Problems With Big Dams
By the end of the 20th century, the dam industry had choked more than half of the Earth's major rivers with some 50,000 large dams. The consequences of this massive engineering program have been devastating. The world's large dams have wiped out species; flooded huge areas of wetlands, forests and farmlands; and displaced tens of millions of people.
Courtesy of James Syvitski at Colorado University, who produced the video with Bob Stallard of the USGS and Albert Kettner at CSDMS. Data from Alex de Sherbinin (CIESIN, University of Colorado), and Bernhard Lehner (Department of Geography, McGill University).
The "one-size-fits-all" approach to meeting the world's water and energy needs is also outdated: better solutions exist. While not every dam causes huge problems, cumulatively the world's large dams have replumbed rivers in a massive experiment that has left the planet's freshwaters in far worse shape than any other major ecosystem type, including tropical rainforests. In response, dam-affected communities in many parts of the world are working to resolve the legacies of poorly planned dams. Elsewhere (and especially in North America), communities are starting to take down dams that have outlived their usefulness, as part of a broader river restoration movement.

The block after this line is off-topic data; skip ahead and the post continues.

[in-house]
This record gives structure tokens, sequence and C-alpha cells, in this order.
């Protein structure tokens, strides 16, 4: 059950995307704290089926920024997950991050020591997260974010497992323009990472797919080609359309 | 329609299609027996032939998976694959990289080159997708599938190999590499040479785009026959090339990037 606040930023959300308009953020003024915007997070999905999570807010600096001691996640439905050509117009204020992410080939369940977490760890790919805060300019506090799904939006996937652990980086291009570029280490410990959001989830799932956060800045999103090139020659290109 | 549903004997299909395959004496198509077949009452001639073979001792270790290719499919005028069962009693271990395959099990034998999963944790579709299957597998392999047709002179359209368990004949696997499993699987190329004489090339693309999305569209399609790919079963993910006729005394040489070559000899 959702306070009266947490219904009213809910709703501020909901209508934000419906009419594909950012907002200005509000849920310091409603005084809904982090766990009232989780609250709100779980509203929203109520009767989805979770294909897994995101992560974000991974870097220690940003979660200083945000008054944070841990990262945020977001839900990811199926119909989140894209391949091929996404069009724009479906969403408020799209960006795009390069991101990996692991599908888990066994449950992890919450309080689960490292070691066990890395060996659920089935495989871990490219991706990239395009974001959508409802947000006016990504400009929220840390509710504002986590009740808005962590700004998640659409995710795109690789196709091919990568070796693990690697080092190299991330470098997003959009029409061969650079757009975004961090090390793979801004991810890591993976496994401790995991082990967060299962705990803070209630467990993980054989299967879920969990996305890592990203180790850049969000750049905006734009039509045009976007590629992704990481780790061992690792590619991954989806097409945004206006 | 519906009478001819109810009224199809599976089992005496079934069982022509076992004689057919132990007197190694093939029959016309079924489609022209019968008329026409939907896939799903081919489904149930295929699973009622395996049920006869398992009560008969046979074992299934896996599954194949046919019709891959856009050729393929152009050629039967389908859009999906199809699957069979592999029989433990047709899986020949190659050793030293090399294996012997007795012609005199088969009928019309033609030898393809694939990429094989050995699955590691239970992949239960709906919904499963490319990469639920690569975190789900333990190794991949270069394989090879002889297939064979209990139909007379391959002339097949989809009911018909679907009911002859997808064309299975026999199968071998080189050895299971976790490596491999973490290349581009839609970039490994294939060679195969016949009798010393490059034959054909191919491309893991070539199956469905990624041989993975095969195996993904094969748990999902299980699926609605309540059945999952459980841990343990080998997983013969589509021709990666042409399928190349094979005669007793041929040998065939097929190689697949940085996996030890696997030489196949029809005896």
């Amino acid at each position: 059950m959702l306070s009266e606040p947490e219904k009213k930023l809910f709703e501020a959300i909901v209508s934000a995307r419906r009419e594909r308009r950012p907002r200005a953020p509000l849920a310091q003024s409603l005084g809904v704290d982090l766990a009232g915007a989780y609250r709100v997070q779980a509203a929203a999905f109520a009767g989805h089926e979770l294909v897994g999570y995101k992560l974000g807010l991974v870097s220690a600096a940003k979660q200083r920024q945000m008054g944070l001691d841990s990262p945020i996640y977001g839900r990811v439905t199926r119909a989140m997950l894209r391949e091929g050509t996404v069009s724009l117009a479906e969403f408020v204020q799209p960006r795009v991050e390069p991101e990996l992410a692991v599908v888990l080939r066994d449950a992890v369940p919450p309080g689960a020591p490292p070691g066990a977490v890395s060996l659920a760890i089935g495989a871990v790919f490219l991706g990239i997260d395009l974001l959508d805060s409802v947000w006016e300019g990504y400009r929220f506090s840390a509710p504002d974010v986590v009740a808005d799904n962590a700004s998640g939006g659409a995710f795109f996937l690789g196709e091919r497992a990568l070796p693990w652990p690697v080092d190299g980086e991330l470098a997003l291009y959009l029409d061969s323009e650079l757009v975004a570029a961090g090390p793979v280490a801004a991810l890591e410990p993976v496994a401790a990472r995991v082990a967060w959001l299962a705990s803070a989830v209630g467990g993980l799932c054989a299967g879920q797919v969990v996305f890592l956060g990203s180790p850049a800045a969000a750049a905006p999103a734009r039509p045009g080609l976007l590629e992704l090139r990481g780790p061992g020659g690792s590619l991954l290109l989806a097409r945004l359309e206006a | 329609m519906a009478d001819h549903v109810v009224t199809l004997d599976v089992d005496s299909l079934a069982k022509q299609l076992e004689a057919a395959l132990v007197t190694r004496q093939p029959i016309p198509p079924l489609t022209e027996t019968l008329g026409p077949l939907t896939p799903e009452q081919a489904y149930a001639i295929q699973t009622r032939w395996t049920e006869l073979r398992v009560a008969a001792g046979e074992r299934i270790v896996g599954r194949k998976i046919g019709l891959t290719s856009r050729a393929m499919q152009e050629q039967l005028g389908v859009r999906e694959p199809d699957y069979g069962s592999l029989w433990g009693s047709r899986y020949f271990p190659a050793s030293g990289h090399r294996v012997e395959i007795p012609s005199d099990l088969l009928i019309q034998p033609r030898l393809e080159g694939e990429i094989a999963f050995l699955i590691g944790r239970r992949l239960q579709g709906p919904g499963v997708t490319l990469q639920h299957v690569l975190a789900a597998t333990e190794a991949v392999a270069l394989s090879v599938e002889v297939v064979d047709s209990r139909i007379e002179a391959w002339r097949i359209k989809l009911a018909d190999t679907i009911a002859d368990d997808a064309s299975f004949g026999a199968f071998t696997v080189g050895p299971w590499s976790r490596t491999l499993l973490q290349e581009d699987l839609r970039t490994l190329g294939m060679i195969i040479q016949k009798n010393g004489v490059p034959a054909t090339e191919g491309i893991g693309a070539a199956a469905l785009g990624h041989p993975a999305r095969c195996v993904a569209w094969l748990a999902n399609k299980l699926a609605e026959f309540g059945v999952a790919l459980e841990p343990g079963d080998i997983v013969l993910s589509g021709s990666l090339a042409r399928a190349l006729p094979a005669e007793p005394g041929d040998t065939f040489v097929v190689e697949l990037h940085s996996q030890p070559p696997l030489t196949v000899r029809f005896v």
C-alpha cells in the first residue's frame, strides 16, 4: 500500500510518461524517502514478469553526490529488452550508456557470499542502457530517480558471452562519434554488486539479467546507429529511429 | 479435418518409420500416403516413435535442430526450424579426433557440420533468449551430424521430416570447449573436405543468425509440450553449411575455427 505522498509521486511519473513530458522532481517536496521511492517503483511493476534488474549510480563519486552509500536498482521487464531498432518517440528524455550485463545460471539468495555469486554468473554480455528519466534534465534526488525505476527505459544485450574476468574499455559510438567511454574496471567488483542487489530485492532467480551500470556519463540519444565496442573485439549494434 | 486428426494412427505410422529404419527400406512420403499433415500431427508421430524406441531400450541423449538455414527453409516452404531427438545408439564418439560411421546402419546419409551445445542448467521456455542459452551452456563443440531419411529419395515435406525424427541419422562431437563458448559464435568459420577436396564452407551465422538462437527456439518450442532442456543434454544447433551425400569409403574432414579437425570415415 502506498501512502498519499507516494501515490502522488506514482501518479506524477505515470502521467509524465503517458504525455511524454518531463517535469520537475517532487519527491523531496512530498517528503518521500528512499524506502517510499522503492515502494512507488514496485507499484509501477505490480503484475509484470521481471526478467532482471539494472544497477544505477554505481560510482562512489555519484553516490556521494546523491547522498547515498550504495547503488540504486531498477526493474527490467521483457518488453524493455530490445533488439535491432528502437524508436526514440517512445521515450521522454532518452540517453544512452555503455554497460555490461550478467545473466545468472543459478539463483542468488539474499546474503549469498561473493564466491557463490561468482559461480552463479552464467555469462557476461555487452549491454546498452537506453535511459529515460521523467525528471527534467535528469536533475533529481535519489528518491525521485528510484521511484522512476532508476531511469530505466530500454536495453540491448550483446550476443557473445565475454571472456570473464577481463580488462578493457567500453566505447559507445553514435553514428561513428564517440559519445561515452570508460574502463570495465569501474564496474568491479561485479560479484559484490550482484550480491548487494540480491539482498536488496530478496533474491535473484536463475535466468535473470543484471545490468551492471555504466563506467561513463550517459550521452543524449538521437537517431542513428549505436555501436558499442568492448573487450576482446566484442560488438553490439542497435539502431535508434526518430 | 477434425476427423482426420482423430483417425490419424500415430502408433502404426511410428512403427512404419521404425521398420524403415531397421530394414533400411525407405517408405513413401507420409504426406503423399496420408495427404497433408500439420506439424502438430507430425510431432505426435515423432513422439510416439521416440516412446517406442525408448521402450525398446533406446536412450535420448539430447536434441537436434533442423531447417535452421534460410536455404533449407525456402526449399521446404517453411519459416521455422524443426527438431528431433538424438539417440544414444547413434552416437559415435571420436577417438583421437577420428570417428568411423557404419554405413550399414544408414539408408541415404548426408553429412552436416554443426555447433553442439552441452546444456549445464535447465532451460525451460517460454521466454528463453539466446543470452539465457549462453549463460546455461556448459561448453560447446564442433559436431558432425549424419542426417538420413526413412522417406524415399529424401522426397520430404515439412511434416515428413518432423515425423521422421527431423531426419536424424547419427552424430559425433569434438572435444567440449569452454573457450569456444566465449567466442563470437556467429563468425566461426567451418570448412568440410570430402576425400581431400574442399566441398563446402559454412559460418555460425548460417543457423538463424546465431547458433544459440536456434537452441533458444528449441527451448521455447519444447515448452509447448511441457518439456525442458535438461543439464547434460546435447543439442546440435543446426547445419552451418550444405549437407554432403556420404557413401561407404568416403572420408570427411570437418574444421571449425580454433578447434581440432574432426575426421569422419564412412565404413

- Frequently Asked Questions
- Watch We All Live Downstream for a visual introduction to dams, rivers and people.
- Read "Greenwashing Hydropower": The Problems with Big Dams.
- Watch Hydropower: Not As Clean As You Think for an introduction to why big dams are not the answer to our changing climate.
- Damned Rivers, Damned Lives: The case against large dams
- A Crisis of Mismanagement: Real solutions to the world's water problems
- Beyond Hydropower: Energy options for the 21st century
- Warming the Earth: Hydropower threatens efforts to curb climate change
- The Coming Storm: Preparing for a warming water world